Tory modernisers attempt to stop local pacts with Ukip candidates


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Indy Politics

Conservative modernisers are to launch a campaign to head off local pacts between their party and Ukip at next May’s general election.

The Bright Blue group will warn fellow Tories at next week’s party conference in Birmingham that constituency deals would alienate the centre-ground voters that David Cameron will need to woo to retain power.

Some Tory MPs have backed a trade-off in which Tory Eurosceptics would pledge to vote to leave the EU in the in/out referendum Mr Cameron has promised in 2017. Ukip would not then put up a candidate against them. In return, the Tories could give Ukip a free run in northern seats where it hopes to oust Labour.

The Tory leadership has ruled out a formal pact but could be powerless to stop a large number of candidates breaking ranks as they try to hold on to their seats. A strong Ukip vote in marginal seats could deprive the Tories of enough votes to allow Labour to win them.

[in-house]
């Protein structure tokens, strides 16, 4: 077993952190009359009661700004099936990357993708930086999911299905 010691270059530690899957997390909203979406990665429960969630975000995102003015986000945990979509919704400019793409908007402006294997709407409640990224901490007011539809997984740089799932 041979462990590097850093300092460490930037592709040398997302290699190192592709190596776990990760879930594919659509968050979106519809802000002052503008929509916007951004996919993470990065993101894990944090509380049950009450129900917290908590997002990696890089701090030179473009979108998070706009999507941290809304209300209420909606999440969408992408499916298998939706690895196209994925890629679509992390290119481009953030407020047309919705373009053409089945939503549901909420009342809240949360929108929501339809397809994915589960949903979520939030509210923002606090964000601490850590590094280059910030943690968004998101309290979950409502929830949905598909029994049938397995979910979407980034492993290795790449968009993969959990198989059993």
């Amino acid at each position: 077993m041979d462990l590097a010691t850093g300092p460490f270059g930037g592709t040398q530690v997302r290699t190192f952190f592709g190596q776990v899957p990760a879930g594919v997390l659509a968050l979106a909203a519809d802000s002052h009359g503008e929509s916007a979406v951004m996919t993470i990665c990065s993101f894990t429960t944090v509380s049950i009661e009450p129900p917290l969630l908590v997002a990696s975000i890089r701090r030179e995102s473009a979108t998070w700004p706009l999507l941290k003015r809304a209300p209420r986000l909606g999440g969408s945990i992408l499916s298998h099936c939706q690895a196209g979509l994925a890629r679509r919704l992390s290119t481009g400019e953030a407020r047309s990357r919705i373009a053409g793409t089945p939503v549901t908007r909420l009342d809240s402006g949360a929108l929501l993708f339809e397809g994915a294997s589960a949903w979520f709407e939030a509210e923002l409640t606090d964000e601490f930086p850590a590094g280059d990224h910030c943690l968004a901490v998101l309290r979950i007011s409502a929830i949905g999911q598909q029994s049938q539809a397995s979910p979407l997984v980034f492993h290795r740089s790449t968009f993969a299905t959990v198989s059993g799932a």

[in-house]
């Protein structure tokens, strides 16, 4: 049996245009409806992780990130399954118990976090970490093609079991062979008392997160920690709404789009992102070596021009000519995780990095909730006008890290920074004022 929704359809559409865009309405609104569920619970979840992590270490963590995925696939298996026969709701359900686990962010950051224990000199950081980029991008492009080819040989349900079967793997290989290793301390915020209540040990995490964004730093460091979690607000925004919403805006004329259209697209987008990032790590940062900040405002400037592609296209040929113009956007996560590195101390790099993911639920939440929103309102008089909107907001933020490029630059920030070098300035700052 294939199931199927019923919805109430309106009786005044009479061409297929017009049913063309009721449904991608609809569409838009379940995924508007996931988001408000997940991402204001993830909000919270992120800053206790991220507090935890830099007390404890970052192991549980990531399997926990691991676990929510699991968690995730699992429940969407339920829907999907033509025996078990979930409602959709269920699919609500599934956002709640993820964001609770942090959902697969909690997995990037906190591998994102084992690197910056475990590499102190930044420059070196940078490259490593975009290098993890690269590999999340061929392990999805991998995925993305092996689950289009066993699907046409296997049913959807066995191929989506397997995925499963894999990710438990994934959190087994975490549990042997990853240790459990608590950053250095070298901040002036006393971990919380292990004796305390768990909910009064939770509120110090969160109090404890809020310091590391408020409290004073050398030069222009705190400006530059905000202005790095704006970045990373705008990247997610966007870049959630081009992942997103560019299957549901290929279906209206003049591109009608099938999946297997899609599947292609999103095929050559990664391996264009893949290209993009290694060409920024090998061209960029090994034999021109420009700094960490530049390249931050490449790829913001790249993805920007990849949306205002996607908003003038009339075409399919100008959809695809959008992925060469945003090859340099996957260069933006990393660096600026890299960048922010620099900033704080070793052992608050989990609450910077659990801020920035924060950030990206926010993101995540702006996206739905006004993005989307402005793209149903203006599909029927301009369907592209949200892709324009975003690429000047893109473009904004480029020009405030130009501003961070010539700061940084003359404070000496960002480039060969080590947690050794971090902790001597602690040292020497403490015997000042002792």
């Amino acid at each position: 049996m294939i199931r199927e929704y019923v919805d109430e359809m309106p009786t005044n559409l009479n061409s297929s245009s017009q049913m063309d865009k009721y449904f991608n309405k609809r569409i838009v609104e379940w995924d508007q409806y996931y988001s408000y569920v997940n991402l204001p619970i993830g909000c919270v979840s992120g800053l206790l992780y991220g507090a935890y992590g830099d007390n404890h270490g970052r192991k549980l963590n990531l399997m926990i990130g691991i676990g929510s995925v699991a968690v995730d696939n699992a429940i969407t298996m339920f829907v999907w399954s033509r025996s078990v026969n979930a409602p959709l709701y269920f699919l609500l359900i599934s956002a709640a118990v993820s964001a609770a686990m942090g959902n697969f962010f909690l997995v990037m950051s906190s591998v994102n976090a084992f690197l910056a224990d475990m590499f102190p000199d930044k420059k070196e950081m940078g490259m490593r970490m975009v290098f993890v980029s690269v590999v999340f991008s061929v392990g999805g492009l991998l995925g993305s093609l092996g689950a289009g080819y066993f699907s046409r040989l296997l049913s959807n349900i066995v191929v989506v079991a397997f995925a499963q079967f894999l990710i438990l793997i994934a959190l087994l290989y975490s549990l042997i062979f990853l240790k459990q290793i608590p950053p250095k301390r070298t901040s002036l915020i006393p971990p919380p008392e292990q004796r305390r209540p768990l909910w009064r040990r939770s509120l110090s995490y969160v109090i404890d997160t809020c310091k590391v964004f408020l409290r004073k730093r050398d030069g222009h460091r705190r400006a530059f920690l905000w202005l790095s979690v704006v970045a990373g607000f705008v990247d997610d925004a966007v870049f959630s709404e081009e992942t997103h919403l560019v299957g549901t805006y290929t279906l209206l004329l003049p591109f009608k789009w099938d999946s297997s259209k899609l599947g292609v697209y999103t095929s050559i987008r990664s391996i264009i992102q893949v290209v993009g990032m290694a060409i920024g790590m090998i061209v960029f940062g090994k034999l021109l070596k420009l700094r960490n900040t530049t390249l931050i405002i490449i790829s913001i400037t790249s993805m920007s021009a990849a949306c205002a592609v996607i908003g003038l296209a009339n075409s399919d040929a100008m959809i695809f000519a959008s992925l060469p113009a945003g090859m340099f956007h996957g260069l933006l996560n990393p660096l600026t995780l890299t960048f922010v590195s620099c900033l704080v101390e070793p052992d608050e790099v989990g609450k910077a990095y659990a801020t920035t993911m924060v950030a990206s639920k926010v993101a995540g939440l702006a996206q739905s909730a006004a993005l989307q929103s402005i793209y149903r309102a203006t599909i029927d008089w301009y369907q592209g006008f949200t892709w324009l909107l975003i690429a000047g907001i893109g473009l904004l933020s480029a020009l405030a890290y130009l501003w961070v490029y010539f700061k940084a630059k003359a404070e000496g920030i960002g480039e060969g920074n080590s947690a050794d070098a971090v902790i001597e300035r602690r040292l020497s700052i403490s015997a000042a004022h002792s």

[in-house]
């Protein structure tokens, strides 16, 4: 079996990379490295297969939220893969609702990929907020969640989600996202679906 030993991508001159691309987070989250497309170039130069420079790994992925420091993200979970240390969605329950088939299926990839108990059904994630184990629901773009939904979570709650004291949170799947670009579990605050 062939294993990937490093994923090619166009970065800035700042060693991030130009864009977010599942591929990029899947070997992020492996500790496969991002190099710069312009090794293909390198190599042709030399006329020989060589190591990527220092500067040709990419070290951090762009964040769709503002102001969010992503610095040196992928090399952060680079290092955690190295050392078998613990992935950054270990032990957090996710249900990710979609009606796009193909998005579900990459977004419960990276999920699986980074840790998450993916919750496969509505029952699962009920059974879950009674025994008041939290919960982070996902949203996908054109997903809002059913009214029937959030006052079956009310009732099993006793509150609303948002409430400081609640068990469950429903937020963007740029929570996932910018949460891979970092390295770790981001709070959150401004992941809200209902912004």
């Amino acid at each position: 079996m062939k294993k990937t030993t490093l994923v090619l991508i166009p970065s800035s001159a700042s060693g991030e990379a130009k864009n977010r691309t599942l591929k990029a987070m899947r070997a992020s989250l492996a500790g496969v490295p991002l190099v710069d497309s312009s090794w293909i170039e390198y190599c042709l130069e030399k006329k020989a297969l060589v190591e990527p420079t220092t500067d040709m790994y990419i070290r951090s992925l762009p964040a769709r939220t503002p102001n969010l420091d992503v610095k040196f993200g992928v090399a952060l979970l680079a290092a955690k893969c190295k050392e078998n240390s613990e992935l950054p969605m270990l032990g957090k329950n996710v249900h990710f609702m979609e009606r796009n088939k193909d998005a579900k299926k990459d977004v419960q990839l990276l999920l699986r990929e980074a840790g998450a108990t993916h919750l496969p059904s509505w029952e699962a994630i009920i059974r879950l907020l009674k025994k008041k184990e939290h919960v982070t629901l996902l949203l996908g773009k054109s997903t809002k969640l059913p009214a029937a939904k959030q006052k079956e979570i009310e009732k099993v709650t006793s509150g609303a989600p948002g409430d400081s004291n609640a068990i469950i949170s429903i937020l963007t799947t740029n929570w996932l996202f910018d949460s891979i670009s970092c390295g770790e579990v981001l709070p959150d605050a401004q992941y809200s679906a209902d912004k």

Ryan Shorthouse, director of Bright Blue, said: "Why would a political party with such a rich history - which has served and strengthened Britain for centuries - want to suddenly jump into bed with Farage and co? Ukip's agenda is negative, narrow and superficial. It has a handful of policies at best, and they are simplistic and ill-considered. Conservatives should fight not flirt with them.”

Mr Shorthouse said the Tories should appeal to Labour and Liberal Democrat supporters who dislike Ukip in next month’s Clacton by-election, where Douglas Carswell, the seat’s former Tory MP, is standing for Ukip after defecting to the party.

“It is important in this crucial year ahead that Number 10 really works to maintain and champion a broad conservative coalition both inside and outside Parliament,” said Mr Shorthouse. "Waiting for the outcome of the Prime Minister's renegotiation is the right decision if you are primarily concerned about what is best for Britain rather than the threat from Ukip. Indeed, pledging to vote to leave the EU before renegotiation attempts could convey a lack of confidence in David Cameron".

William Hague, the Commons Leader, urged Tory election candidates not to pledge to vote to leave the EU. He told Parliament’s The House magazine: “It’s very important not to be distracted from the Conservative Party’s main argument, which is we will deliver, and guarantee delivering, a referendum.”